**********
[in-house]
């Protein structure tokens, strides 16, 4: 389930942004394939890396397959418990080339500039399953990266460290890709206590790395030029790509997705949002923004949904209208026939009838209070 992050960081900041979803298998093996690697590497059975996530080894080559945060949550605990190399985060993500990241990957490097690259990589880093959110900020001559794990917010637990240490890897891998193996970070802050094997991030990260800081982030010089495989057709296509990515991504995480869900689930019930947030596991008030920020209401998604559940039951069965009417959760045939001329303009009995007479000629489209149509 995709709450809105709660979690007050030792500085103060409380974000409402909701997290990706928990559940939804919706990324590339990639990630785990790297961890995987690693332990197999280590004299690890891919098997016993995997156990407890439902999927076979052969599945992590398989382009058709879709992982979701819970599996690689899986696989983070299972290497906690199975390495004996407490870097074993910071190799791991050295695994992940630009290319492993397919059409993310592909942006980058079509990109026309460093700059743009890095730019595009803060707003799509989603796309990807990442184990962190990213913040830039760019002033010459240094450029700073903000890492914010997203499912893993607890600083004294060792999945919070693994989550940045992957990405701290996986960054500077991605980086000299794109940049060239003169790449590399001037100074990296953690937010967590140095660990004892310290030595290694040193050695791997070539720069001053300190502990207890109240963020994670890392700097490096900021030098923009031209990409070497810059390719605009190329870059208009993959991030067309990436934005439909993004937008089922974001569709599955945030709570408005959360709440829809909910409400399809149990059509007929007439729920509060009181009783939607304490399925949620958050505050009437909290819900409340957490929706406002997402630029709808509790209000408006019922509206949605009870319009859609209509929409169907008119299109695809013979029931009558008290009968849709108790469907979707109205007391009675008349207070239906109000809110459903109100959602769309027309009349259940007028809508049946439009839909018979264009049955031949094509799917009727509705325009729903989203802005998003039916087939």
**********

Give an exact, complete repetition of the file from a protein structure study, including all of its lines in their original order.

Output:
[in-house]
């Protein structure tokens, strides 16, 4: 389930942004394939890396397959418990080339500039399953990266460290890709206590790395030029790509997705949002923004949904209208026939009838209070 992050960081900041979803298998093996690697590497059975996530080894080559945060949550605990190399985060993500990241990957490097690259990589880093959110900020001559794990917010637990240490890897891998193996970070802050094997991030990260800081982030010089495989057709296509990515991504995480869900689930019930947030596991008030920020209401998604559940039951069965009417959760045939001329303009009995007479000629489209149509 995709709450809105709660979690007050030792500085103060409380974000409402909701997290990706928990559940939804919706990324590339990639990630785990790297961890995987690693332990197999280590004299690890891919098997016993995997156990407890439902999927076979052969599945992590398989382009058709879709992982979701819970599996690689899986696989983070299972290497906690199975390495004996407490870097074993910071190799791991050295695994992940630009290319492993397919059409993310592909942006980058079509990109026309460093700059743009890095730019595009803060707003799509989603796309990807990442184990962190990213913040830039760019002033010459240094450029700073903000890492914010997203499912893993607890600083004294060792999945919070693994989550940045992957990405701290996986960054500077991605980086000299794109940049060239003169790449590399001037100074990296953690937010967590140095660990004892310290030595290694040193050695791997070539720069001053300190502990207890109240963020994670890392700097490096900021030098923009031209990409070497810059390719605009190329870059208009993959991030067309990436934005439909993004937008089922974001569709599955945030709570408005959360709440829809909910409400399809149990059509007929007439729920509060009181009783939607304490399925949620958050505050009437909290819900409340957490929706406002997402630029709808509790209000408006019922509206949605009870319009859609209509929409169907008119299109695809013979029931009558008290009968849709108790469907979707109205007391009675008349207070239906109000809110459903109100959602769309027309009349259940007028809508049946439009839909018979264009049955031949094509799917009727509705325009729903989203802005998003039916087939």